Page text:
Did you ever begin a round and immediately get the feeling that somebody put wasabi in the Grounds Keeper's oatmeal that morning?
You find pin placements that, a fair argument could be made, were cut so close to the fringe that you might need to drop yourself into a bunker just to read your putt from behind the ball.
On other holes, a hole will be positioned at the very apex of a buried elephant on the green. It is so severe a slope that all putts will need to go in the hole or your next shot might be made from the 100 yard marker.
Sometimes you will find the entire round of golf with these "anomalies". Sometimes, it is just the way that the golf course plays. While, other times, it is not by accident.
Here are a few reasons for harsh hole locations:
- Someone actually DID put wasabi in the Super's breakfast.
- There are weather and course conditions that require them to preserve and protect the greens from traffic and wear.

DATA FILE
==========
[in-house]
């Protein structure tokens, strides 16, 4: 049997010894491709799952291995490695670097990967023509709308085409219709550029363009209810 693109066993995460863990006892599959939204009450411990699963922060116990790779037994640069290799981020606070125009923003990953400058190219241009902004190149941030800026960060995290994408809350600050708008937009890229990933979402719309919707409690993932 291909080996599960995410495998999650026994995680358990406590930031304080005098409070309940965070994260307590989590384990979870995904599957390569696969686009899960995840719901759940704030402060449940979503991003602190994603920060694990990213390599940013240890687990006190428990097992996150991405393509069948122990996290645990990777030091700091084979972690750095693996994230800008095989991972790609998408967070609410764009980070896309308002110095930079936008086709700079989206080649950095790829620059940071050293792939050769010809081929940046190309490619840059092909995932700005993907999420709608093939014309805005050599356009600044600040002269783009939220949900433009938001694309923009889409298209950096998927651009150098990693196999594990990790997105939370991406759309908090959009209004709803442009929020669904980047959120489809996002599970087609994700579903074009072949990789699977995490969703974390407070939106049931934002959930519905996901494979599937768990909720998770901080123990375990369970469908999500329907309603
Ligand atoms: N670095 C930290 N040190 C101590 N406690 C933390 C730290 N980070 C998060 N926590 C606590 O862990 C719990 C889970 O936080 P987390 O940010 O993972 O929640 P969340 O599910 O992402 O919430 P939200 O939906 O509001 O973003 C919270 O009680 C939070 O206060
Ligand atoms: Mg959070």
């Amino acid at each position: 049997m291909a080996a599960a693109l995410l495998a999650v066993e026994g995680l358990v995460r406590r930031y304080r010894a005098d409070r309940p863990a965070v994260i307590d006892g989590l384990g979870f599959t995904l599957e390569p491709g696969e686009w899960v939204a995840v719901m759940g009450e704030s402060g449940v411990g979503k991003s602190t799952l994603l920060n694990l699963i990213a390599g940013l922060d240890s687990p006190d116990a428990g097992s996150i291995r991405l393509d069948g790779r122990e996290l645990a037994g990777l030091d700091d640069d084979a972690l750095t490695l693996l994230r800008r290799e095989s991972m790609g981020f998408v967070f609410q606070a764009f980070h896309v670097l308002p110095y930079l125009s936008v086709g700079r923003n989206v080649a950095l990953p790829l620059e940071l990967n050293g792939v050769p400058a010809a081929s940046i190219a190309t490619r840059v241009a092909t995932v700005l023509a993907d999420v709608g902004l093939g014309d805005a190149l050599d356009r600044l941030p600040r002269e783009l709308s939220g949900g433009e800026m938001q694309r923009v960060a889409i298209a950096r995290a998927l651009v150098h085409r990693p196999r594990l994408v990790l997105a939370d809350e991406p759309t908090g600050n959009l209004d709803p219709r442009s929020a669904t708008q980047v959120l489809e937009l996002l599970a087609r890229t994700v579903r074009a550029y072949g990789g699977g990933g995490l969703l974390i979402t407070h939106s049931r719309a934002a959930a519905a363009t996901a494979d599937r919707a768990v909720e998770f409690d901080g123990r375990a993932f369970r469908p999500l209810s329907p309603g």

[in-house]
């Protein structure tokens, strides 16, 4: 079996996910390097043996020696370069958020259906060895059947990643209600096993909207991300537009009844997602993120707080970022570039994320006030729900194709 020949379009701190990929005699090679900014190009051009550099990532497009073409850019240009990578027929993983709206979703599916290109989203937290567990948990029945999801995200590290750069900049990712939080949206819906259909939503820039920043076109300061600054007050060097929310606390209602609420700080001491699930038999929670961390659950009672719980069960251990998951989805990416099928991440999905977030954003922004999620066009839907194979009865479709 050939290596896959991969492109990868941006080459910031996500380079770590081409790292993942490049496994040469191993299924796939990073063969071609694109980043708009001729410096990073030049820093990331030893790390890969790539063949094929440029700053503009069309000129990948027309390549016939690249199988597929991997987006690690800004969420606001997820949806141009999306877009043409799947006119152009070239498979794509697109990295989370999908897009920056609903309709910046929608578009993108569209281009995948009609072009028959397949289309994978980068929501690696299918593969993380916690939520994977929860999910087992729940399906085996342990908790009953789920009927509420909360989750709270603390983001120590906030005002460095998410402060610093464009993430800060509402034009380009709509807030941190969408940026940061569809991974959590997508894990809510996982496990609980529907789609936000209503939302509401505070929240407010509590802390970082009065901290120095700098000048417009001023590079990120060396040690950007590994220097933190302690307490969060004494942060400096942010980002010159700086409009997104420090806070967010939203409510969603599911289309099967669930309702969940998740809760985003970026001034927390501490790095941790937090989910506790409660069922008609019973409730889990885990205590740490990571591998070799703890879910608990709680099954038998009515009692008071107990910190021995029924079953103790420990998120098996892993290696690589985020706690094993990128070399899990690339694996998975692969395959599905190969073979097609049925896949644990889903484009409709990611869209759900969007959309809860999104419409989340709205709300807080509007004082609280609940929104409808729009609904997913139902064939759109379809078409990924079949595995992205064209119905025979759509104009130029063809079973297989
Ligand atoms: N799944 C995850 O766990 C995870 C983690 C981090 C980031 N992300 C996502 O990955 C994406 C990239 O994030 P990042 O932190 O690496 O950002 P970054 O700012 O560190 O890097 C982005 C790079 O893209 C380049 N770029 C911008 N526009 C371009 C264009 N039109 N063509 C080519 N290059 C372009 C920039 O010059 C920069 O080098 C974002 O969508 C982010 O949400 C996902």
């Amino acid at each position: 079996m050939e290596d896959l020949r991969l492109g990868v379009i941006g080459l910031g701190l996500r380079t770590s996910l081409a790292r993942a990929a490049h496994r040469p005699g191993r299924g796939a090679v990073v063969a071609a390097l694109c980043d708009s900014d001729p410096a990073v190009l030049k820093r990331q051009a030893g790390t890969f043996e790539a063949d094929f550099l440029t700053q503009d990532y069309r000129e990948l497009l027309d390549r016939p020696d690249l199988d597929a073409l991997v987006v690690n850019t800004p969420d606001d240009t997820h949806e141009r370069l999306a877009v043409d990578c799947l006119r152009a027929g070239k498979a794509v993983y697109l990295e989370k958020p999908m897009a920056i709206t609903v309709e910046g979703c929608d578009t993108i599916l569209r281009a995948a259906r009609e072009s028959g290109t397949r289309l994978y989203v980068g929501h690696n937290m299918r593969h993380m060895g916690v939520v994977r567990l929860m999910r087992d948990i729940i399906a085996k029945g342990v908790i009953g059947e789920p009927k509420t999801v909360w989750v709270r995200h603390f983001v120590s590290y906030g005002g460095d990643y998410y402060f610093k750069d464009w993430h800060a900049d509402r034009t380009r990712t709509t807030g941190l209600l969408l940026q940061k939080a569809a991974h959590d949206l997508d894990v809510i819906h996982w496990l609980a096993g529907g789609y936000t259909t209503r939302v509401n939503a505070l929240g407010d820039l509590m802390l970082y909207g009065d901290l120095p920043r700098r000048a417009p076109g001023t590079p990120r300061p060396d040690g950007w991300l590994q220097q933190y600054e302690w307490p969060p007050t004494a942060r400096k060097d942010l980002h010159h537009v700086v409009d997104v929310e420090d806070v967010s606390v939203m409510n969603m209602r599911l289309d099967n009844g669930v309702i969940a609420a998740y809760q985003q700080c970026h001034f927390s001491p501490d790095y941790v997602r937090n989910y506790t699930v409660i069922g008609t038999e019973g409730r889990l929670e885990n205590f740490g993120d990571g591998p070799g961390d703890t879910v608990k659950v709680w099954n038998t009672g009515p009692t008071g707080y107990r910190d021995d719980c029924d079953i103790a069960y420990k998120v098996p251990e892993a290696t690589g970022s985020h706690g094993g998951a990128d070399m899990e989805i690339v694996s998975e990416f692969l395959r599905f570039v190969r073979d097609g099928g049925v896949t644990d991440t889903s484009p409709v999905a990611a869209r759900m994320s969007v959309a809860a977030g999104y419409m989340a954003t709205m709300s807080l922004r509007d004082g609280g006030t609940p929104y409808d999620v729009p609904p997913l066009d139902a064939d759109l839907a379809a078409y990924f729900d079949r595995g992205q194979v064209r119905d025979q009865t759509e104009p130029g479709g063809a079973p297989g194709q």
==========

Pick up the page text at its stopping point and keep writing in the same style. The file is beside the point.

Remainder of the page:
- A noteworthy tournament is scheduled to be played there soon and they want to preserve the decided upon pin positions.
- And finally and quite often: There is a hot-shot player coming by to play at the club, and the greens committee wants to toughen things up to defend their turf.
Regardless of the reason, don't attack the sucker pins! Aim for the middle of the greens, and whenever possible - try to leave yourself uphill putts. Otherwise, you might join a long list of players on that day who would have preferred to have missed their tee time.
Francis Westmoreland, Head Greenskeeper